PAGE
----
King James Library - A Short History
King James Library interactive tour
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The King James Library was built on the site of the medieval College of St John - the place where in the early 1400s teaching had begun in St Andrews. The building dates from the seventeenth century, although fragments of the original college were incorporated into the present structure. It is named after King James VI & I (left) who provided initial funding for the construction project. His mother, Mary, Queen of Scots, had written a will bequeathing her Greek and Latin books to the university for the founding of a common library and it's possible that James was persuaded to take this vision forward.
1612 James promised sufficient finance to enable work on the library to start, however funding problems were to mean that construction was not completed until 1643. The building comprised a lower hall, which was used as a teaching room, together with an upper hall, which was to accommodate the books. James and other members of the Royal family donated a sizeable collection of books to help establish the Library - most of these are still in the University Library's Special Collections.
1645-46 Due to an outbreak of plague in Edinburgh, the Scottish Parliament met in the lower hall of the library. Thereafter the room became known as Parliament Hall (it is still used as a debating chamber by the University's Debating Society).
The picture to the right is an artist's impression of what the hall probably looked like in the seventeenth century. The professor sat in the wooden chair in the centre of the picture, while the students sat on the benches to the sides. For examinations, students were required to stand on a black stone block (next to the professor's chair) where they were examined orally in Latin in front of the rest of the class. Both the professor's chair and the stone block are now in MUSA, the Museum of the University of St Andrews.
1668-74 The notable scientist James Gregory had his workshop in the upper hall (the King James Library). He had been appointed as Regius Professor of Mathematics by King Charles II and was given the library as a workspace as he had no affiliation to any particular college and this was the only common University building at that time.
Although he was relatively little-known in his day, Gregory's work has recently been re-evaluated and he is now credited with some major scientific discoveries. He is recognized as one of the co-discovers of calculus; he did significant early work in optics; and he made noteworthy achievements in astronomy, including designing the reflecting telescope and calculating the distance of the earth from the sun.
His work in this area set in train a longstanding interest in astronomy in the university, one mark of which is a wooden meridian line which was set into the floor of the library in 1748. This was used in conjunction with a metal bracket for a telescope (still in place outside one of the library's windows): an astronomer could line these up with a stone pillar that had been positioned on the horizon exactly due south of the library in order to achieve a high degree of accuracy in their observations. The illustration above is an artist's impression of how the library may have looked in Gregory's day.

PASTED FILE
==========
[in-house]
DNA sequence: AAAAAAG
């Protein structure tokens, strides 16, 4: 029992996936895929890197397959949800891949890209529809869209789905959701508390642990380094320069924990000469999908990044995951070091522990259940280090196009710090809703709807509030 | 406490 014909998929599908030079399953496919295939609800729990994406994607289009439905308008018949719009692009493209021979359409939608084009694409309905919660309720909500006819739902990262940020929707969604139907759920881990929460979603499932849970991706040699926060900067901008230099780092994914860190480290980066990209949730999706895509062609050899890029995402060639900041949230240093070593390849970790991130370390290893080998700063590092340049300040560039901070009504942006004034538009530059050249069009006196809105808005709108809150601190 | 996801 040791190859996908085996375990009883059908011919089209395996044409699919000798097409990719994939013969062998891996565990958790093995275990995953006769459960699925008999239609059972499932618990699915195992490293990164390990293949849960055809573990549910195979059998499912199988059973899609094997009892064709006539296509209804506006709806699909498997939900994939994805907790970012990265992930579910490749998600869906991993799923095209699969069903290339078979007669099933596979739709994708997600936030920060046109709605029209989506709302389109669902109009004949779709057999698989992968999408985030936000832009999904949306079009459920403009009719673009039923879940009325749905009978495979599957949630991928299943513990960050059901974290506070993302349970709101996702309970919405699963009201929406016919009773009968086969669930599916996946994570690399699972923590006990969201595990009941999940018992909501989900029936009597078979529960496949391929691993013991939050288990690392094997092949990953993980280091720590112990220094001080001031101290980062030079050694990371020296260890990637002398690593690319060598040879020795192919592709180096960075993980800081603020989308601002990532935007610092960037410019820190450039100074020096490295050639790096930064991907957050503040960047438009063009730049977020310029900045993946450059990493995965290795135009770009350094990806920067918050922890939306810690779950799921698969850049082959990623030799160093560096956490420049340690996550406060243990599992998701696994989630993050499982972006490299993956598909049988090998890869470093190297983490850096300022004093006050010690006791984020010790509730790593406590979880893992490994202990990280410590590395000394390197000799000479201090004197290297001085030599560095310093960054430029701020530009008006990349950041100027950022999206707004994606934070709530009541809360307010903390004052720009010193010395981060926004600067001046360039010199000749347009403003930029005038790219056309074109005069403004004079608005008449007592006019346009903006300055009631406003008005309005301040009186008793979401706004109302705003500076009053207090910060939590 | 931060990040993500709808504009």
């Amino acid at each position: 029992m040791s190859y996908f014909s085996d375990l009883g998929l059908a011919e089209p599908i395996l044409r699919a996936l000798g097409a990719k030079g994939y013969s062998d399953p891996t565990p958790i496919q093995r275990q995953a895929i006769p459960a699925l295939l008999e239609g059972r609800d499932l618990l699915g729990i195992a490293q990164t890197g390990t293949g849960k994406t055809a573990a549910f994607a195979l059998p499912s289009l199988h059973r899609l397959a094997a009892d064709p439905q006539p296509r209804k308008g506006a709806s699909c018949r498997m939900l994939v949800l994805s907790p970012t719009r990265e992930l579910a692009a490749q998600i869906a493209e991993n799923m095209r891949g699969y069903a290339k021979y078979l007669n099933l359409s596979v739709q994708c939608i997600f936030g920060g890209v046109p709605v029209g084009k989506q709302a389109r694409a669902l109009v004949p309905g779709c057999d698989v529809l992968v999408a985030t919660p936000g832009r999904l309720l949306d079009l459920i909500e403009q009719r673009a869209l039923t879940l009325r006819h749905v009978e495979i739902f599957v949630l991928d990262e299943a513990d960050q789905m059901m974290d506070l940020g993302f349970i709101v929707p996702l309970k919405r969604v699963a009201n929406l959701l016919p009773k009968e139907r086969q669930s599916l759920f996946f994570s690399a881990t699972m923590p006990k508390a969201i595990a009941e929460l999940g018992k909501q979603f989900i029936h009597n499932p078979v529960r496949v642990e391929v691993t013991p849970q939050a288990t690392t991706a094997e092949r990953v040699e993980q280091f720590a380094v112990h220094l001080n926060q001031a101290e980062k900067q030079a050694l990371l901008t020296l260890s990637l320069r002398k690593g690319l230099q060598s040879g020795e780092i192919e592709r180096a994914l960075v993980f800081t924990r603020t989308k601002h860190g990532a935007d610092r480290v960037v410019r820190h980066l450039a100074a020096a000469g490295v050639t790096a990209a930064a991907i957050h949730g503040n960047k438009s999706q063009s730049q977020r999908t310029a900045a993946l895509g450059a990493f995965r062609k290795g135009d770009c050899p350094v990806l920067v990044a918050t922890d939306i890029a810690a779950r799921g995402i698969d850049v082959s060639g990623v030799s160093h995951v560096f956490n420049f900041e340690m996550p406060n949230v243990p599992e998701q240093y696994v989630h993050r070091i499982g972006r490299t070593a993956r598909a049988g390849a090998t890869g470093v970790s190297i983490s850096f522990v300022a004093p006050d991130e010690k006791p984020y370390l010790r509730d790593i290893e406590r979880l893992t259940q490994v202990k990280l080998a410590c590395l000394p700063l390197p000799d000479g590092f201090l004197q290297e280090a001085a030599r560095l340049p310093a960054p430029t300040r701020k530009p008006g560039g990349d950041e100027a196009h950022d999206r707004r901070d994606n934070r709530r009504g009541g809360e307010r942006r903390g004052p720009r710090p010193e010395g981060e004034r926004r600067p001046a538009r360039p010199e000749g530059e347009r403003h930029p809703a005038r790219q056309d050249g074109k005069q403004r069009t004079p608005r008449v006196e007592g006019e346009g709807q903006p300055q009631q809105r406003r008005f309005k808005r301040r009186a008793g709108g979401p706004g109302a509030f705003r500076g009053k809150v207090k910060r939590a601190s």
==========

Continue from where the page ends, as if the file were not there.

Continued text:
1765-67 As the University had a legal deposit right, entitling it to claim a copy of any book registered under the 1709 Copyright Act, finding sufficient space for books was a continual challenge. By the 1760s shortage of space was such a problem that it became necessary to extend the King James Library by raising the height of the walls and inserting a gallery. Other than its fixtures and fittings, the appearance of the library has not changed very much from the remodelling at this time. Dr Johnson admired the finished room as an 'elegant and luminous chamber' on a visit described in his A Journey to the Western Islands of Scotland in 1773. John Wesley also visited (in 1776) and described St Mary's College as having a handsome library.
1881 The library was used as the setting for a short story, "The Library Window" by the well-known Scottish author Margaret Oliphant.
1889-1976 Due to constant pressure for more book space, the building was further extended to the south (the present Psychology building). Eventually the stock outgrew the site and a new University Library building was opened on North Street in 1976. The King James Library then became a dedicated Divinity library.
Today the collections within both the King James Library and the Main Library are catalogued within the University's integrated, online system, SAULCAT. Staff at the King James Library including Lynda Kinloch (Assistant Librarian) are available to assist students in making the fullest possible use of these significant scholarly resources.
Library Assistant, Lynda Kinloch